It’s not fancy, but it works.

Mike Stephens sets an iPad on a small table in his empty studio at Grand Valley Kenpo and logs into Zoom.

One by one, a bell rings as another of his karate students’ faces pops up on the screen. Stephens’ face breaks into a big smile as he greets each of them.

Virtual karate.

With Colorado under stay-at-home orders because of the coronavirus pandemic, Stephens isn’t alone in trying to help his karate students continue to learn. Karate, self-defense and martial arts instructors in town, as well as local gyms, fitness centers and personal trainers, are adapting lessons and workouts from on-site to on-screen.

“You can see on my iPad, you have 30 different kids, one’s in the backyard, one’s in the garage, one’s in the bedroom with bunk beds in the background,” Stephens said. “They’re all in different places together and it’s really fun to see. We’re just making the best of it.”

Stephens was given the OK from the Mesa County Health Department to conduct lessons from his studio as long as he has no students on site. He also has a studio in his garage at home, where his wife, Keli, who is also an instructor, and one of their five daughters, a brown belt, can assist him.

“I’m kinda winging it,” Stephens said. “Usually when I have a class I’ll have three or four instructors and I’ll teach the white belts a move, a self-defense move, and I’ll have them go in a small group with an instructor. They’ll do the move so they have an instructor and a body to work with.

“Then I work with the next rank and I’ll keep doing that until everybody has a group of kids to work with and an instructor.”

That isn’t possible for the near future, so after warming up, he starts with the white belts and moves through the ranks, but instead of splitting into groups, everybody learns together. The more advanced students also do the beginner moves, which are good refreshers. On Wednesday evening, his group of young students learned techniques ranging from white belt to purple belt level.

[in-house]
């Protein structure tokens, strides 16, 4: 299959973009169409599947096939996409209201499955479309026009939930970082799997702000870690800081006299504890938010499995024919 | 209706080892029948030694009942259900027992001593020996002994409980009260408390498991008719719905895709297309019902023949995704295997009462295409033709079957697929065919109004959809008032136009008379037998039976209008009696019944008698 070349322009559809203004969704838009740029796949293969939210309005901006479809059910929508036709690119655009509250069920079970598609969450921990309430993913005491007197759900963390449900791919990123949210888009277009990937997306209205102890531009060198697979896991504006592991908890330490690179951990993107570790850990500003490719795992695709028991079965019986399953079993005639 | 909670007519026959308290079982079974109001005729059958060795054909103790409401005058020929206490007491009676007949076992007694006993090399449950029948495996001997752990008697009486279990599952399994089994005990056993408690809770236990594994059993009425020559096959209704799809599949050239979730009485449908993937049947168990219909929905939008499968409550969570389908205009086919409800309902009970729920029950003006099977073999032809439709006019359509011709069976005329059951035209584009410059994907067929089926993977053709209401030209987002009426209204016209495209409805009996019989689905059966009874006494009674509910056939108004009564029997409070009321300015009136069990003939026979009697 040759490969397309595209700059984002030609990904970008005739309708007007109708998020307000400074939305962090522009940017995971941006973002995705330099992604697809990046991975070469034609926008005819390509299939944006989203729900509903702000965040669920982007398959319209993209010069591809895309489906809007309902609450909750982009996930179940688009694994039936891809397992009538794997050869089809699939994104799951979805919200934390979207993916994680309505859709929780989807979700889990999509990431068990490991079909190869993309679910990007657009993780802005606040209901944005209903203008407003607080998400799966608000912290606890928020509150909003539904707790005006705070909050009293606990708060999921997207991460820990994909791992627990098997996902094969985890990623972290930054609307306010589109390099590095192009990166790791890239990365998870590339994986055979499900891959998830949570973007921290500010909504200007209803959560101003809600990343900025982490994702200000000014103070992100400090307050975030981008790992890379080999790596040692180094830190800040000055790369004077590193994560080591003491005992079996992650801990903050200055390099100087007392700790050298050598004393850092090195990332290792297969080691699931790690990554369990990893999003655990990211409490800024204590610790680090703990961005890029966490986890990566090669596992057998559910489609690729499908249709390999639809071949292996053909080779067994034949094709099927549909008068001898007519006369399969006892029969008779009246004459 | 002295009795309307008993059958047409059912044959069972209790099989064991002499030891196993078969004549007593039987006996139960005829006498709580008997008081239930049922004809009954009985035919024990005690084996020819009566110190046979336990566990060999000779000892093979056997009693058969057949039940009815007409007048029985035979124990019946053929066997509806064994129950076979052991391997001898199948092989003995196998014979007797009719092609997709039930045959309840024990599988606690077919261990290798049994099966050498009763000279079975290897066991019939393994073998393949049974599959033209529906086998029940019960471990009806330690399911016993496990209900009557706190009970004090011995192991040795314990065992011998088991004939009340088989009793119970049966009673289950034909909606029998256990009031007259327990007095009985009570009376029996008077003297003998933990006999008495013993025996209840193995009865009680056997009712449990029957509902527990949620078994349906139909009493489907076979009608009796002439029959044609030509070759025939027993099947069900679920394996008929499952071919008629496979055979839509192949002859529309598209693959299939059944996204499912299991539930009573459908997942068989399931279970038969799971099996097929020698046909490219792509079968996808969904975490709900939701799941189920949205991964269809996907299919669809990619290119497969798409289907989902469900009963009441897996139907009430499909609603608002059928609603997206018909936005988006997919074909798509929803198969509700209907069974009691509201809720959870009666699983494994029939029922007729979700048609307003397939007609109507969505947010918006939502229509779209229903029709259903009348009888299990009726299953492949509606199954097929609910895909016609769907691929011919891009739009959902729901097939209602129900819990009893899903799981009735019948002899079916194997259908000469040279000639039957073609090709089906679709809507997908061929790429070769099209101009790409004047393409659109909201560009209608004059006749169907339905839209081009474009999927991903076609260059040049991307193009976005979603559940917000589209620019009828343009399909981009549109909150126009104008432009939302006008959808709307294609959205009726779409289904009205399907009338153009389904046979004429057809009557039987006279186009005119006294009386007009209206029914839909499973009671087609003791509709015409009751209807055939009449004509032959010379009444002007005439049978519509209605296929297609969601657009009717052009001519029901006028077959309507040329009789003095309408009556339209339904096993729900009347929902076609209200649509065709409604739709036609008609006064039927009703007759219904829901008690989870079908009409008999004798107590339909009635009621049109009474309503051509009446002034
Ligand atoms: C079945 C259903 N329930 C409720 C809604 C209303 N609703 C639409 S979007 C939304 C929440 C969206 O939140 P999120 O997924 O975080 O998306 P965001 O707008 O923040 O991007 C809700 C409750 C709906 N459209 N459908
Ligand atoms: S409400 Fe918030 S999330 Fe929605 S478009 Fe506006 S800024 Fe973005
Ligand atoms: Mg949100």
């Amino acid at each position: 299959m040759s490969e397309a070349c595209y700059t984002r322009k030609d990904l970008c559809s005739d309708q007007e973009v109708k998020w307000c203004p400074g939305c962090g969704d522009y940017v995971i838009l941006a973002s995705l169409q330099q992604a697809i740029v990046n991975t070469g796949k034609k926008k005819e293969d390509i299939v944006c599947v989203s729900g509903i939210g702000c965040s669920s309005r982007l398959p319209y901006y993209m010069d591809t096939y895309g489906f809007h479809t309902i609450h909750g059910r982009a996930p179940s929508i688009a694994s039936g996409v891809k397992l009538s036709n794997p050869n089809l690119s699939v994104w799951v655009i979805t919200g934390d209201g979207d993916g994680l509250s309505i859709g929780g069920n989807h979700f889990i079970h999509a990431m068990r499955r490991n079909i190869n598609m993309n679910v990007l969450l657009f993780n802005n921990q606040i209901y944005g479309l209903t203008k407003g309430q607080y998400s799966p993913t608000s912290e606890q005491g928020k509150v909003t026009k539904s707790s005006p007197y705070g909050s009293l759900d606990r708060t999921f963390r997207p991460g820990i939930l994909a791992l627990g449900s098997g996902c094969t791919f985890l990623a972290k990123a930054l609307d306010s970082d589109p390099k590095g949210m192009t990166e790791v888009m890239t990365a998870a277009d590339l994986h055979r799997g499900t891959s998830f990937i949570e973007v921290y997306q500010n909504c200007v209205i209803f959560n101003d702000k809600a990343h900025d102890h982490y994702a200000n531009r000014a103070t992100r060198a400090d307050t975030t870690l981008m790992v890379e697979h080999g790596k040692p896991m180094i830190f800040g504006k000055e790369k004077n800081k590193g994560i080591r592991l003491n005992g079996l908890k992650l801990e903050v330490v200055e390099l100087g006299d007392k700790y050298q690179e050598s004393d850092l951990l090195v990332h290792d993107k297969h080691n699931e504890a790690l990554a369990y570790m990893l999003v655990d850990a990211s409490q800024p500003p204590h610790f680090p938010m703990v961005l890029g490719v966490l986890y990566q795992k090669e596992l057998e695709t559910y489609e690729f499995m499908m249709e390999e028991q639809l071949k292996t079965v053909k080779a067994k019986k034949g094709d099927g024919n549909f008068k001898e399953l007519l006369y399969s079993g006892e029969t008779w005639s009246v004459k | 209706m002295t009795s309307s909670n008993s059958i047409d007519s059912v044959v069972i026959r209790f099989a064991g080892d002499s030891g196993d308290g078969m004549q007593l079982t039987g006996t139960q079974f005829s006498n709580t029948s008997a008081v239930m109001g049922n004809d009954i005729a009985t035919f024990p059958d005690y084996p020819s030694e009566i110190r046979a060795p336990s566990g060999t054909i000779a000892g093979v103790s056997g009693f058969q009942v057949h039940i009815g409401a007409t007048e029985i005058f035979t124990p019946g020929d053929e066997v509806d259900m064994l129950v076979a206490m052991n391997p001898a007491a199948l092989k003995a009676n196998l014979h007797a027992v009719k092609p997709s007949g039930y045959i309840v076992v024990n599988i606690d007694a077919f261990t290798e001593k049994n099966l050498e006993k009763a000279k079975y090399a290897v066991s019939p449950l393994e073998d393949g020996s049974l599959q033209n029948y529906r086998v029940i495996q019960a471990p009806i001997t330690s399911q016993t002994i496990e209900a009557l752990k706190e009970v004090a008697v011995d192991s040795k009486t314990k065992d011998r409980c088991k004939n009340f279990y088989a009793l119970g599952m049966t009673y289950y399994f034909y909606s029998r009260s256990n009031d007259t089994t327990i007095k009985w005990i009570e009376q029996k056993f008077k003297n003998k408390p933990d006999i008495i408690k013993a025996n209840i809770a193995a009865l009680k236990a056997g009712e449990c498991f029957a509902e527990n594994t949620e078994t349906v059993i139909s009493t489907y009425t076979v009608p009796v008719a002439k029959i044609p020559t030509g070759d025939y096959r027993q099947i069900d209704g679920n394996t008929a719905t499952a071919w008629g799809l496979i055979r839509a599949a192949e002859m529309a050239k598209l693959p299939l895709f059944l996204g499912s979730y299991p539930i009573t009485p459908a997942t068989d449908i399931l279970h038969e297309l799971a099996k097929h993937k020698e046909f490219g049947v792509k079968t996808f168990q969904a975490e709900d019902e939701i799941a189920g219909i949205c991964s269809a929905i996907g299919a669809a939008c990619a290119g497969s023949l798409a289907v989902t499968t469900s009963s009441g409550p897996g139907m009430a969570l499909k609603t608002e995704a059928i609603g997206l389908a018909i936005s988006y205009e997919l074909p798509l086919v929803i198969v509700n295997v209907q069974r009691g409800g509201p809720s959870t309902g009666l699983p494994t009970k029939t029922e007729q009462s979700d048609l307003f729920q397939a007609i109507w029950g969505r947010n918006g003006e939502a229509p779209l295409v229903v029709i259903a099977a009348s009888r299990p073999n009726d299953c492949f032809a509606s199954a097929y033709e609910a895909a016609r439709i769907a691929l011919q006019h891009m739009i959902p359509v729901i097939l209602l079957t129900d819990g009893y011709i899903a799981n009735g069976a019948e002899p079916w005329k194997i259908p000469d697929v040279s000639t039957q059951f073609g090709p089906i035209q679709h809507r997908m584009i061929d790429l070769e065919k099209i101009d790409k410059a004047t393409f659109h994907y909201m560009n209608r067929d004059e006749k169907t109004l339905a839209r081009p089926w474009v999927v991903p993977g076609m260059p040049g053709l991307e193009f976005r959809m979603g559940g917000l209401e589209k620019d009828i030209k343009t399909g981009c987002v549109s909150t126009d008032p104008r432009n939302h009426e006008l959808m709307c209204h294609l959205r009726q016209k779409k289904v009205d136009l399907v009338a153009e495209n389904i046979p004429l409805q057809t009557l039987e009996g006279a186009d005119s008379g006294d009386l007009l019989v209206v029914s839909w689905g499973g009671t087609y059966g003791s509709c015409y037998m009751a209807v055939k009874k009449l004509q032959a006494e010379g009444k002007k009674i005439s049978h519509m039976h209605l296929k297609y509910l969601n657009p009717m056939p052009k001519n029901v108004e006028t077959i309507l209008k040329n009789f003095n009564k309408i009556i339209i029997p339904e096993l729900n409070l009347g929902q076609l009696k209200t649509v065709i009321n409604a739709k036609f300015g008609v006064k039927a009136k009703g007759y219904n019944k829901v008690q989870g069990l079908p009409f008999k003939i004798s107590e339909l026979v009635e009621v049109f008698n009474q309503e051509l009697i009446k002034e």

“It’s a little bit hard because I can’t have them work with anybody else. That’s the logistical part of it,” Stephens said. “The white belts, when you’re done with your white belt technique, now you’re going to learn a cool yellow belt technique. We’ll do that and at the end of the class I have 5-, 6-, 7-year-old white belts working on brown belt techniques with the 9-year-old brown belts, junior brown belts.”

He’s running one class for children and another for teens and adults, twice a week, and also gives private lessons — virtually — from home. He’s posting techniques on the studio’s YouTube channel so students can practice on their own.

“With my big classes, gosh (Monday) we had 30 in our class, it was a huge class,” he said. “Thirty households around town, which was wonderful.”

Along with a more group approach, Stephens has also had to tailor his lessons for his students’ surroundings, with no throws or takedowns, and no one-on-one work.

“We do some warmups, some fun kicks and drills that we do in our art, but it’s a curriculum we’ve always done,” he said. “I’ve had to modify it to get it to work from home. For me, it was either that or I can’t charge any of my students for the next month and potentially lose my school. You do what you’ve got to do.”

As the students were warming up, Stephens called out some helpful hints since the kids were working in more confined spaces than usual: “Don’t hit your lamp or TV!” and “Don’t hit your sister!”

After demonstrating a move, Stephens went through a couple of repetitions with the group, then sat down in front of the screen to watch them more closely, complimenting them on their efforts and answering any questions.

“Look at my yellow belts doing a purple belt technique,” he said.

Not only are the virtual lessons helping Stephens stay in business, what the students learn is helping them move up in rank. Even more importantly, the classes give the kids a sense of normalcy by staying on a schedule. Parents of the young students watched the class, and often helped out as practice partners on defensive techniques.

As he wrapped up class, Stephens smiled and told the young students, “This was so much fun. We can’t be together, and it’s a bummer, but we do what we can to keep moving forward. This makes me so happy.”

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